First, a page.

Pandemic drives use of e-wallet, mobile banking

about 93 per cent of respondents from the Middle East reported an increase in their use of e-wallet and mobile banking in 2021 as convenience compelled most of them to embrace financial technologies


Issac John

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Published: Mon 28 Mar 2022, 7:23 PM

Covid-19 pandemic has been instrumental in phenomenally driving the use of digital payment platforms, in particular online payment services, in the Middle East.

According to the Kaspersky Digital Payment survey, a global cybersecurity and digital privacy company, about 93 per cent of respondents from the Middle East reported an increase in their use of e-wallet and mobile banking in 2021 as convenience compelled most of them to embrace financial technologies.

A majority of respondents (64 per cent) reported that they only started using online payments services during the pandemic. In particular, online payment services helped 61 per cent of the respondents to maintain social distancing. Since acquired habits stay with people, 92 per cent of those surveyed intend to use Internet banking and e-wallet services more often even after the end of the pandemic, shows the survey.

The survey shows that 91 per cent of those surveyed appreciated the ability to pay whenever and wherever they are while 55 per cent of respondents stated that Internet banking and mobile wallet services make it easier to manage financial information.

“The pandemic was an opportunity in disguise for people to understand, learn and use digital payments services at their disposal for their own benefit”, said Emad Haffar, head of Technical Experts at Kaspersky. Digital payment services are gaining more adopters despite the concerns and reservations.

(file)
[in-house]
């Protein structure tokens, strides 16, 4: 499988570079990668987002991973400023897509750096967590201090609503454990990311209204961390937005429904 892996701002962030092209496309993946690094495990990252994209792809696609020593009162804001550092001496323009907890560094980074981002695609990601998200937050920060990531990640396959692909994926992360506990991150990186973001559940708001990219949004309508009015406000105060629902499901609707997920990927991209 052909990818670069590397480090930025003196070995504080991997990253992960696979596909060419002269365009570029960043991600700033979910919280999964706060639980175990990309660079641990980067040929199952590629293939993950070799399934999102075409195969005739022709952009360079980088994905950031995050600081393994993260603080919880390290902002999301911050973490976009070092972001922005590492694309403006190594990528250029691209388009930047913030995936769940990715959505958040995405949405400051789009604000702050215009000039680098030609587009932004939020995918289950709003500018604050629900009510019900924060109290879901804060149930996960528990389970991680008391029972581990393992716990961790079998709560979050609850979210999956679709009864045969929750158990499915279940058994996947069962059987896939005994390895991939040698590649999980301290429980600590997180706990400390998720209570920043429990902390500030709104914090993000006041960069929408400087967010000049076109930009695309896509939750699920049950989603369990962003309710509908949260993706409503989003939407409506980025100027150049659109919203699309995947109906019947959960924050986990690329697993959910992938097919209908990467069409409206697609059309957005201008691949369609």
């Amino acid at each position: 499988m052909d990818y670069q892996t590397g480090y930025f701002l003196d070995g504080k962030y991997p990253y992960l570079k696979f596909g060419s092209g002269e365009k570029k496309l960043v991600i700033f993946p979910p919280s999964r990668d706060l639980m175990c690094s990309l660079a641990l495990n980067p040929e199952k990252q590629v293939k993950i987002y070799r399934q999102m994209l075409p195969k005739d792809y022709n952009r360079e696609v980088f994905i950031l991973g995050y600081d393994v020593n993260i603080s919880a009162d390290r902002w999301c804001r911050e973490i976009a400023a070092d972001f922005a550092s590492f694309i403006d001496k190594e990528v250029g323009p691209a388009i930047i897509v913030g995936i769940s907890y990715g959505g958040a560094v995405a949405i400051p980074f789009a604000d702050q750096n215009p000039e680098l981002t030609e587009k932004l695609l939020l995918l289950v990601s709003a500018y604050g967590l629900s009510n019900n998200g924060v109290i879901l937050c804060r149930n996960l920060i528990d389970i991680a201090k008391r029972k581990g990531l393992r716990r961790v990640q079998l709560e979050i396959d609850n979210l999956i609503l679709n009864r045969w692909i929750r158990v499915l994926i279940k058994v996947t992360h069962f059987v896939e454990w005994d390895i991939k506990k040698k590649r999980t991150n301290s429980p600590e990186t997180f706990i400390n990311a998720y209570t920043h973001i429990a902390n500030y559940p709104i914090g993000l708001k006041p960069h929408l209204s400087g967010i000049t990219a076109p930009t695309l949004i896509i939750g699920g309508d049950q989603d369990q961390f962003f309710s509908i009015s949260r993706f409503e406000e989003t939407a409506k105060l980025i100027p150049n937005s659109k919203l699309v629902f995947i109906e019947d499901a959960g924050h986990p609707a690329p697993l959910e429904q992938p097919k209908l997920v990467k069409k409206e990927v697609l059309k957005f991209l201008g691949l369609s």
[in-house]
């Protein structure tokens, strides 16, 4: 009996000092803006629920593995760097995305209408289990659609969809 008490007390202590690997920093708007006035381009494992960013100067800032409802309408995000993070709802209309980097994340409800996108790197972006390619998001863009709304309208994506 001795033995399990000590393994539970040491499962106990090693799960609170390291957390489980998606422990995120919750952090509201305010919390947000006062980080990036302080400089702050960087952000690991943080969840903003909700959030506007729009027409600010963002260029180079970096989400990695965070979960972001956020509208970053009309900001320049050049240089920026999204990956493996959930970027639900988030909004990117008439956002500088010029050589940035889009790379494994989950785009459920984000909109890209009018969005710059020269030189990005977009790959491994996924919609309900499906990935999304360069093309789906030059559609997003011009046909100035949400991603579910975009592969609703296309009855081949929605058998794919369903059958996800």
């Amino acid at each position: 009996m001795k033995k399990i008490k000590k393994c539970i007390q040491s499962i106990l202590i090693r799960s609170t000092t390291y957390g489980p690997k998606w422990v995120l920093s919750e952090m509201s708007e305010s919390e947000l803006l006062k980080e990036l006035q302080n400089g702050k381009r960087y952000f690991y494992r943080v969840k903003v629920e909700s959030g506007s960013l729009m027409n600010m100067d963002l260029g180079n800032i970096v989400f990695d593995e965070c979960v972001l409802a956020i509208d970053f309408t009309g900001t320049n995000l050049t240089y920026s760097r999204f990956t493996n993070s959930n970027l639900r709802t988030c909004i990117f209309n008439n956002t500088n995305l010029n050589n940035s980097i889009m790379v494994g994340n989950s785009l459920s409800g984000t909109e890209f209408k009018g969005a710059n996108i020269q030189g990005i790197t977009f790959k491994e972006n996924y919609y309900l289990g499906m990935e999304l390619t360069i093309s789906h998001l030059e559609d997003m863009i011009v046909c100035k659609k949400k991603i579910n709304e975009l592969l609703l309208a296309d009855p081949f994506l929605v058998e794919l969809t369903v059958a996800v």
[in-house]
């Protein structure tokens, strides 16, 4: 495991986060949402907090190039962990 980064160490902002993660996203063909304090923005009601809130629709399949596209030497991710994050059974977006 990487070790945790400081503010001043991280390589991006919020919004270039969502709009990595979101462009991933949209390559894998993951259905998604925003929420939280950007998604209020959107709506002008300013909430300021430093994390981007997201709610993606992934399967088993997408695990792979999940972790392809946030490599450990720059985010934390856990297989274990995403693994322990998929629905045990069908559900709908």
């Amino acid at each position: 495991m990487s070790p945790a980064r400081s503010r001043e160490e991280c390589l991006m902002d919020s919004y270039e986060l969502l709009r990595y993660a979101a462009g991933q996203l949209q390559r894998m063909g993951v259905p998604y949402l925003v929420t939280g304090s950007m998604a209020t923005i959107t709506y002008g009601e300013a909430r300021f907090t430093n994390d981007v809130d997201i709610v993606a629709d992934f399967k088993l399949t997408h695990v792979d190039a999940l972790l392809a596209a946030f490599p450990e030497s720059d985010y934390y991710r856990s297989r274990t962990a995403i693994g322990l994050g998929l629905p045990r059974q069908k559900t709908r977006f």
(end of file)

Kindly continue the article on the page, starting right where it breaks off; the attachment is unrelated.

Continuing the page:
“However, as the cashless economy grows and evolves to accommodate the needs of the new normal, it is also important to understand and stay vigilant to the cyber-risks pertaining to online transactions. Since people are becoming increasingly comfortable with accessing digital payment applications, app developers and providers should now look into cybersecurity gaps at each stage of the payment process and build security features that will win the trust of potential users, as well as keep the existing customers protected at all times,” said Emad Haffar.

As the world grows increasingly connected through the power of digital transformation, cyberattacks have escalated, leaving people and businesses at risk of financial or reputational damages, said J.K. Khalil, country general manager, Saudi Arabia, Bahrain and Levant at Mastercard.

“As such, it is more vital than ever for industry leaders to act as the first line of defense to create a secure financial ecosystem. At Mastercard, we aim to stay ahead of fraudsters and to continually evolve and enhance our protection of cyber environments for our bank and merchant customers as we work towards a safer future for all,” said Khalil.

Another factor that closely correlates to the popularity of digital payment services is the decrease in financial malware attacks in the UAE by more than 70 per cent in 2021 compared to 2020 according to Kaspersky experts.

“While the decrease in numbers is reassuring, the country also saw an increase in financial malware attacks on Android devices by 42 per cent in 2021 compared to 2020. Given that online services are rapidly growing in size and numbers, new vulnerabilities are welcoming complex cyberattacks,” the survey showed.

On their reservations prior to using mobile banking and payment apps, users admitted their fears — afraid of storing their financial data online (37 per cent) and worried that their personal devices are not secured enough (27 per cent). 4 in 10 also revealed they do not trust the security of these platforms. 28 per cent don’t have any reservations at all.


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